1. Salamis, 480 BC Greek navy defeats Persians
At Salamis, one of the first great naval battles in history, Europeans prevailed thanks to a technological edge and superb unit cohesion. Under Themistocles of Athens, a fleet of nimble Greek galleys acted in concert to lure their adversaries' more numerous but less maneuverable craft into a killing ground. A Persian victory would have snuffed out the unique Athenian style of democratic politics that forms the basis of Western society today.
2. Tours, 732 Franks defeat Muslims The development of heavy infantry formations wearing full-body armor, which again conferred both a technological edge and superior unit cohesion, allowed the Franks under Charles Martel to defeat an Arab invasion from Spain at the Battle of Tours. An Arab victory would have delivered France and the Low Countries to Muslim control, turning Western Europe into a Muslim rather than a Christian stronghold. Martel's grandson Charlemagne would have ruled a beleaguered German state instead of imposing the uniform culture, administration, currency, and script that became hallmarks of European culture.
3. Gravelines, 1588 England's navy defeats Spanish Armada Around 1520, several states of Atlantic Europe developed the armed sailing galleon, the most complex technological artifact of the day. Whereas Spain and Portugal strove to increase the size of their galleons, Tudor England invested in improving mobility and firepower. In 1588, Philip II of Spain sent a great armada to land troops and conquer England, but the Royal Navy used its tactical and technological edge to win the day—largely near Gravelines, Flanders—opening the path for Britain to create an overseas empire in America, Africa, and Asia.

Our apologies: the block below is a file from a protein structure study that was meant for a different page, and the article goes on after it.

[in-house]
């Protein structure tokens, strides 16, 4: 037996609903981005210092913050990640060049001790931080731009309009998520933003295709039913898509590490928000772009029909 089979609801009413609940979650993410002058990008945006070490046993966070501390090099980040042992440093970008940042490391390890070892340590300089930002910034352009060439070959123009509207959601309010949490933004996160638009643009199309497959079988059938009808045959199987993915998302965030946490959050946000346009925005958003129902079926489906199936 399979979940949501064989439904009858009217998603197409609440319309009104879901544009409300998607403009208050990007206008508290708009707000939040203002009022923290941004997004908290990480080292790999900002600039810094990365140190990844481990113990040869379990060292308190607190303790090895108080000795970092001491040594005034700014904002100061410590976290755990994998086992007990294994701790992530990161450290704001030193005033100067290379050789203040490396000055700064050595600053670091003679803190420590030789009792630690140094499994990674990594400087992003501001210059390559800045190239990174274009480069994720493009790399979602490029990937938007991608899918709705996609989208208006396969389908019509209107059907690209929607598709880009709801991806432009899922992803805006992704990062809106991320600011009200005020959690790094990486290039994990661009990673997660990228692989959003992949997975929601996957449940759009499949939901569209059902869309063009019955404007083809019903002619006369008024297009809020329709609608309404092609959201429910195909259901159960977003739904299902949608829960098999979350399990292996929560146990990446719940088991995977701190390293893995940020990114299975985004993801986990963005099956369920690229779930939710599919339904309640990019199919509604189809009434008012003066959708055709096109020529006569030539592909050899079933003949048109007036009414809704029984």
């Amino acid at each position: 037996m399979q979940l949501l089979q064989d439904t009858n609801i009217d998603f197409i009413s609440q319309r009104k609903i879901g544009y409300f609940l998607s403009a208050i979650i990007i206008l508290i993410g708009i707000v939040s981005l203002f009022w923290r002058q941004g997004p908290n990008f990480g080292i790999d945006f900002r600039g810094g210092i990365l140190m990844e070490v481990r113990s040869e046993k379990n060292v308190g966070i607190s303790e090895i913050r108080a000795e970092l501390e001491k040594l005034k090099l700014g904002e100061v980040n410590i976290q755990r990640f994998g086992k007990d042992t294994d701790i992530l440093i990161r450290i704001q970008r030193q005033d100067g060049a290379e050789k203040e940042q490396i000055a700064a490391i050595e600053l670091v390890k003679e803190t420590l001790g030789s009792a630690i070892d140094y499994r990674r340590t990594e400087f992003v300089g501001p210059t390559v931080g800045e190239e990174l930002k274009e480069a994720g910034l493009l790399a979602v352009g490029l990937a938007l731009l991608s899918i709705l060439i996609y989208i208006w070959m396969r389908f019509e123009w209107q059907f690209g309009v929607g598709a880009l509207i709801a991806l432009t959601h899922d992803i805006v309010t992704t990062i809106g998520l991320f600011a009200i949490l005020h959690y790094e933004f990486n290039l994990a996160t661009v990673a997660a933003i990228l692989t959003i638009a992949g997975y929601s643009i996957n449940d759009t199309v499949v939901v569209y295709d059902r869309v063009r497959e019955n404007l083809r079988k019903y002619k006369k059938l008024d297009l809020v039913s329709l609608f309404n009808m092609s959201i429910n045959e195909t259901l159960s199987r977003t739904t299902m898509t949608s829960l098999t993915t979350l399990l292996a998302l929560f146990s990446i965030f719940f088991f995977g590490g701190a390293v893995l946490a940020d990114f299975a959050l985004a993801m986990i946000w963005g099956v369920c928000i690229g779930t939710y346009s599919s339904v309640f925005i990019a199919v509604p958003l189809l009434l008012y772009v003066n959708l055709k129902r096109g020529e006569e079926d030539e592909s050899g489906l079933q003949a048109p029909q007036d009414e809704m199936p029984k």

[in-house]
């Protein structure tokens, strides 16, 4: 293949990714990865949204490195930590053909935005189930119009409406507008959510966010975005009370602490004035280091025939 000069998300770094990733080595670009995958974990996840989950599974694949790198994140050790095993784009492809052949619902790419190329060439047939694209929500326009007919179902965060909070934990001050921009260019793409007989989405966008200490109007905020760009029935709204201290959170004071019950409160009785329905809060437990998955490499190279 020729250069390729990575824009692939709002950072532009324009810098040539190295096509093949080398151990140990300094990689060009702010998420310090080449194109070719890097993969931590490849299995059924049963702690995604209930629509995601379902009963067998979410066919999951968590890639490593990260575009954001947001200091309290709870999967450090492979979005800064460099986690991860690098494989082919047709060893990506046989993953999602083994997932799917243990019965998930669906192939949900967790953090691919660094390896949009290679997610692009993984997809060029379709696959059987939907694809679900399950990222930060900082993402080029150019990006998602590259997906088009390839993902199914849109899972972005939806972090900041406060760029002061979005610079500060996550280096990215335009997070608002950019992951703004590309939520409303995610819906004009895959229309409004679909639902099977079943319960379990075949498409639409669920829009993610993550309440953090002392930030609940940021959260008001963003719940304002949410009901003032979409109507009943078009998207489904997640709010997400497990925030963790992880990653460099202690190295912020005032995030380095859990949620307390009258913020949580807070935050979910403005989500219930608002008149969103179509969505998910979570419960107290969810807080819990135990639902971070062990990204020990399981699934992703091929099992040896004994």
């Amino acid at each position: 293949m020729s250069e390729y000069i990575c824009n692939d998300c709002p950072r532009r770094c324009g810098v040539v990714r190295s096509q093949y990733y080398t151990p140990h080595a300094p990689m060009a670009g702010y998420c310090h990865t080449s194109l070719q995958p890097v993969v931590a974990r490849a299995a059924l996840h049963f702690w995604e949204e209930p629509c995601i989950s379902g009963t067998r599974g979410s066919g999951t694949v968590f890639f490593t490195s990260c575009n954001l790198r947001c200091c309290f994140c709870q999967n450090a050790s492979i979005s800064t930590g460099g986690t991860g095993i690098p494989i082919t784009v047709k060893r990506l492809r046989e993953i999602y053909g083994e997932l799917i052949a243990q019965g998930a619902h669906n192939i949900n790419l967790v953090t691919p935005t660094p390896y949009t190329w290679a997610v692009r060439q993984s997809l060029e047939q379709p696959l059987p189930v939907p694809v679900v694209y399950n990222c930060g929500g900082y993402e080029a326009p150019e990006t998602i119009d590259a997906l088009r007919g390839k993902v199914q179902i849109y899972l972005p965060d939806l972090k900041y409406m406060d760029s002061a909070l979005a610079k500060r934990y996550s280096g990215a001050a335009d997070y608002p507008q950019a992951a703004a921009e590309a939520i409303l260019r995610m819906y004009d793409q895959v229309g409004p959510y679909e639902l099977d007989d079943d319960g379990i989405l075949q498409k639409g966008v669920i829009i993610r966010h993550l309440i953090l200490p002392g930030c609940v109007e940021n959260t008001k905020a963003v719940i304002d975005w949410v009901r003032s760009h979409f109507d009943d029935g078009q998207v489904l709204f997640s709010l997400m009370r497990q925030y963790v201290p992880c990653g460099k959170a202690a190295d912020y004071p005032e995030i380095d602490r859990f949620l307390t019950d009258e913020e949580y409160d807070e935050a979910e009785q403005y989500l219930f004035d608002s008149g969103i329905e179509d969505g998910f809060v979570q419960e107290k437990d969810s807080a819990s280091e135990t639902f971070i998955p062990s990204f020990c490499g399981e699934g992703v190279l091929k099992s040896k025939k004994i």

4. Trafalgar, 1805 British navy defeats combined Spanish and French fleet Although other European navies constantly made improvements, Britain's outsize investment paid off at Trafalgar, where its superior warships led by Admiral Horatio, Lord Nelson destroyed or captured almost half the Franco-Spanish fleet. Victory not only safeguarded Britain from invasion but allowed it to dispatch support to Continental allies who would defeat Napoleon's attempt to unify Europe under a single scepter.
5. Stalingrad, 1942–1943 Russians encircle and destroy German besiegers The proclivity of European forces to retain the lessons of long-ago wars paid off spectacularly here. The Russians adopted a strategy used to win the battle of Cannae in 216 BC, as described by the Roman historian Polybius, in which the victors covertly moved troops from the center to the flanks, encircled their enemies, and forced them to either surrender or die. The Germans lost some 250,000 men, and for the next two years conducted a fighting retreat, until they agreed to an unconditional surrender. At Stalingrad, the western Europeans lost the military initiative to the Soviet Union. They have never regained it.
Geoffrey Parker, a longtime MHQ contributor, is the author of The Military Revolution: Military Innovation and the Rise of the West 1500–1800 (3rd ed., Cambridge, 2001) and editor of The Cambridge Illustrated History of Warfare (3rd ed., Cambridge, 2008). He teaches history at the Ohio State University.
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